“Climate change… could push more than 120 million more people into poverty by 2030 and will have the most severe impact in poor countries, regions, and the places poor people live and work,” Alston added. “We risk a ‘climate apartheid’ scenario where the wealthy pay to escape overheating, hunger, and conflict while the rest of the world is left to suffer.”

The report specifically calls for a “robust social safety net and a well-managed transition to a green economy” and points to growing support for the Green New Deal in the United States and other nations as a positive development.

But there is alarming evidence that many countries are moving in the wrong direction. The report highlights U.S. President Donald Trump’s efforts to roll back environmental regulations and Brazilian President Jair Bolsonaro’s deforestation in the Amazon as two prominent examples.

“Time is running out to limit global warming,” the report warns, “and states are failing to meet even their current inadequate commitments.”

Alston closes his report with a harsh assessment of U.N. human rights bodies, which he accuses of pushing “forms of incremental managerialism and proceduralism which are entirely disproportionate to the urgency and magnitude of the threat.”

“Ticking boxes,” the report states, “will not save humanity or the planet from impending disaster.”

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Lying by Omission Is Still Lying


There is no doubt that lying in any form and for questionable reasons is not an accepted value. It can cause serious consequences on those who are the object of lies. It some cases it can cost lives. A person caught lying on a witness stand in court can face criminal charges.

Lying by omission – that is willfully withdrawing important factual information – is no less serious than outright disinformation. When it comes to Venezuela today any form of omission of relevant information must be considered reckless.

The Washington Post in its article of 21 June titled “UN human rights chief meets with Venezuela’s Guaidó, Maduro” [1] provides a good example of lying by omission.

In its 22-paragraphs long article clearly the focus is on Guaidó. However, some half-statements – the other half being what is not said – are of concern because they do not give a balanced understanding of the event that took place in Venezuela with the visit of UN High Commissioner for Human Rights Michelle Bachelet.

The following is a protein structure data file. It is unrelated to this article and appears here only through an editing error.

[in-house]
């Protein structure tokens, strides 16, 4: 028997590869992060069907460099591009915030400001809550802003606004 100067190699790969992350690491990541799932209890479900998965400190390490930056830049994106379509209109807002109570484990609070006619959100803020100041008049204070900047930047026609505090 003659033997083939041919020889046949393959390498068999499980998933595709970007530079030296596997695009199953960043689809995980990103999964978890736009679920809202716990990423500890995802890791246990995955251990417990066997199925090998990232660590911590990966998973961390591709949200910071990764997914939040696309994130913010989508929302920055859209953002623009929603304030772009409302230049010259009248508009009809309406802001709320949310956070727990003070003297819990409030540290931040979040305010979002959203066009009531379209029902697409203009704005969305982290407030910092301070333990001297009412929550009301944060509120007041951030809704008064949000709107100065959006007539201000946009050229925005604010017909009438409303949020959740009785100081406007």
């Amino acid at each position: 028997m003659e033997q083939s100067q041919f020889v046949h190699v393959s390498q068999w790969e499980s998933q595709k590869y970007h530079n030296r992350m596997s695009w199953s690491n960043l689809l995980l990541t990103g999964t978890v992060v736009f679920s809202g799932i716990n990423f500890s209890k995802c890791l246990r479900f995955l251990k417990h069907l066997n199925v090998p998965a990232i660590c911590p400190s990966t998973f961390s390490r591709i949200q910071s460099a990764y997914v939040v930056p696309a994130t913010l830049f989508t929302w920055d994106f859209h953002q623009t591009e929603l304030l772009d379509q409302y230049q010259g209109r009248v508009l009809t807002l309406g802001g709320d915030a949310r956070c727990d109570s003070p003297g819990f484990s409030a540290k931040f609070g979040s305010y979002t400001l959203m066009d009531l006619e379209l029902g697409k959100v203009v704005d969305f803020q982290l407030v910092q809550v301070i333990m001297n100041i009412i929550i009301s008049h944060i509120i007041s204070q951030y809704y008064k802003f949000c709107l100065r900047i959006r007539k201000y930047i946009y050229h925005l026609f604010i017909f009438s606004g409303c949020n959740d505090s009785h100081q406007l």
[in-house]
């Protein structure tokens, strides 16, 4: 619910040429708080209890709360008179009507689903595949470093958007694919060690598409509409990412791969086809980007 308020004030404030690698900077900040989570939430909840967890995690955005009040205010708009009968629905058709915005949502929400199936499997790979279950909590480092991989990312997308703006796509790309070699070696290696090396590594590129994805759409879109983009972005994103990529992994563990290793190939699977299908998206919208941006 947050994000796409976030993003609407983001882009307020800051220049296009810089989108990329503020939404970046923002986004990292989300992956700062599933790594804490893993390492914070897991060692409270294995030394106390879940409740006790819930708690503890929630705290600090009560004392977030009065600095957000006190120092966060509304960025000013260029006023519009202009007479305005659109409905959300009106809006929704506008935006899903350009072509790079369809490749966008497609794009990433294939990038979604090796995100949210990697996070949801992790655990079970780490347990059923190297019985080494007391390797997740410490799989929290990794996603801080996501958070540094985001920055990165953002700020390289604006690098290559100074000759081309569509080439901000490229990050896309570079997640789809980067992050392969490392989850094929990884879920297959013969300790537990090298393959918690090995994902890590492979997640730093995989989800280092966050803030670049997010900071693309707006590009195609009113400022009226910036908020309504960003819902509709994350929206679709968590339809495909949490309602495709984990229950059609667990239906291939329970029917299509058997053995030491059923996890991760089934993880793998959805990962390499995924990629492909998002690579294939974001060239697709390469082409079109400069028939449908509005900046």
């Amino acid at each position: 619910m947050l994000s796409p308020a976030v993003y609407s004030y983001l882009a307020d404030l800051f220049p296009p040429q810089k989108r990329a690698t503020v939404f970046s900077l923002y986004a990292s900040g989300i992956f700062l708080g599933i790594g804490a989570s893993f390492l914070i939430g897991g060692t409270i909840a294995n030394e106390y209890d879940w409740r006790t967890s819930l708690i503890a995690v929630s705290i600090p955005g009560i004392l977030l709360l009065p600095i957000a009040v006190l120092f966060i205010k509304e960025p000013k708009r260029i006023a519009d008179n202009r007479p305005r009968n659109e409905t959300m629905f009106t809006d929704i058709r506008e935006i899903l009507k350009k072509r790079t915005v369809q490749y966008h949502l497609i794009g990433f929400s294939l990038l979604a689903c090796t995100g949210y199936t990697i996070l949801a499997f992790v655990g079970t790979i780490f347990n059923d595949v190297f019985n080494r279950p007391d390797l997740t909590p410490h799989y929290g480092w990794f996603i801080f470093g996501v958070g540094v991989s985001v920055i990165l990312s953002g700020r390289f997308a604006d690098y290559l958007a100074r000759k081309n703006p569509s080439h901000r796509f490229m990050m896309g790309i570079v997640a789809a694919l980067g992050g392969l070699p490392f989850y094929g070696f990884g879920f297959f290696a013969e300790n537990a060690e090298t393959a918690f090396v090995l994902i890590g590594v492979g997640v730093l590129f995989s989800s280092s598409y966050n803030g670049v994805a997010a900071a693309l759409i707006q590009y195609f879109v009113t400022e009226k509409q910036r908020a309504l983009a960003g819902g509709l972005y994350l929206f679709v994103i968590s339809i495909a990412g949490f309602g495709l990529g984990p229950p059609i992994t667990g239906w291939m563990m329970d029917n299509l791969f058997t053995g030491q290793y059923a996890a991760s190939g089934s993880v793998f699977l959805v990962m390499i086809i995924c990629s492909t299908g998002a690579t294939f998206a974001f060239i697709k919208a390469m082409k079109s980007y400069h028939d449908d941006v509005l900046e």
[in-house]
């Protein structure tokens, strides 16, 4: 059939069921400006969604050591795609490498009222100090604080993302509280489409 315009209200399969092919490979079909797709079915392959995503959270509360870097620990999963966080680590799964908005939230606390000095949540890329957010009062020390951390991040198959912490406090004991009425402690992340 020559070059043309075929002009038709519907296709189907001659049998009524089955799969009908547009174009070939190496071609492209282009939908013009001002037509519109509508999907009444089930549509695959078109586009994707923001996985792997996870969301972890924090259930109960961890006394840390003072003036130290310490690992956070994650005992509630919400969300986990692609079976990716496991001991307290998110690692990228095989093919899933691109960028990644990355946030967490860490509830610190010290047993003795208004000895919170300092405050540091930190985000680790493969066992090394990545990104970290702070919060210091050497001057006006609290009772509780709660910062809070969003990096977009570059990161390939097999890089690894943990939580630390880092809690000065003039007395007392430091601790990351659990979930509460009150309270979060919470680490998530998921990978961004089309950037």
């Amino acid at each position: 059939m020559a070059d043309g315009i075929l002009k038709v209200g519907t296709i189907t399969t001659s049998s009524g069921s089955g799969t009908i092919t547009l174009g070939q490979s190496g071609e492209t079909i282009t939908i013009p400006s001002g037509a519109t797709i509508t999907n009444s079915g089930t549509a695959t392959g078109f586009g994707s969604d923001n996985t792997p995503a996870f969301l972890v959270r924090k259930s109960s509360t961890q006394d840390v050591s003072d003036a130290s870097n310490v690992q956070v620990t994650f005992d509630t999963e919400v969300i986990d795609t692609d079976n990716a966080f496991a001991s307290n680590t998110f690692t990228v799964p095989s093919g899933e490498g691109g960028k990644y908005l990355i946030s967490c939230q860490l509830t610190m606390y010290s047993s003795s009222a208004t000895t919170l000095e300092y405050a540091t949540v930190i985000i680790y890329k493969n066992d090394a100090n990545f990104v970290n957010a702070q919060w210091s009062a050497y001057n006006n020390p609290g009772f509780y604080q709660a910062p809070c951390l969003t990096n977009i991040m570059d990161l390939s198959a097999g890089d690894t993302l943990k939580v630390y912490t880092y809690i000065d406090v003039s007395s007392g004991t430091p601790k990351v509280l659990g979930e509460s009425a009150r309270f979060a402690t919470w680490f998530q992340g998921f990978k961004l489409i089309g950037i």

The Washington Post does not seem to value the importance that the visit may have in deescalating the dangerous US-Venezuela political tension at the international level. On the contrary, it finds the space to state that “Bachelet issued a tough statement criticizing Maduro’s government” and quotes from a statement that Ms. Bachelet gave last March:

I am also deeply concerned about the shrinking of the democratic space, especially the continued criminalization of peaceful protest and dissent.

That quote is accurate. What the Washington Post omits is something else Ms. Bachelet said in that same March statement:

Although this pervasive and devastating economic and social crisis began before the imposition of the first economic sanctions in 2017, I am concerned that the recent sanctions on financial transfers related to the sale of Venezuelan oil within the United States may contribute to aggravating the economic crisis, with possible repercussions on people’s basic rights and wellbeing.“

Although that statement has also being criticized for not being totally accurate, [2] its omission is even more striking because the Washington Post would have had an opportunity to introduce a major relevant fact such as the extent of the numerous US sanctions on Venezuela. The Washington Post makes no reference at all in the whole article to the sanctions as if they did not exist or have negative impacts on the country. The first US sanctions were imposed in March 2015 by the Obama administration and have dramatically escalated to become a virtual economic and financial blockade. This is a widely documented fact easily accessible to the Washington Post journalist and editor.

Further, the Washington Post states,

“[Ms. Bachelet’s] predecessor, Zeid Ra’ad al-Hussein, was repeatedly denied access to the country [Venezuela] for criticizing what he said was the government’s refusal to recognize a humanitarian crisis.”

The Post journalist does not say when that actually happened. But we do have on video record Zeid Ra’ad al-Hussein saying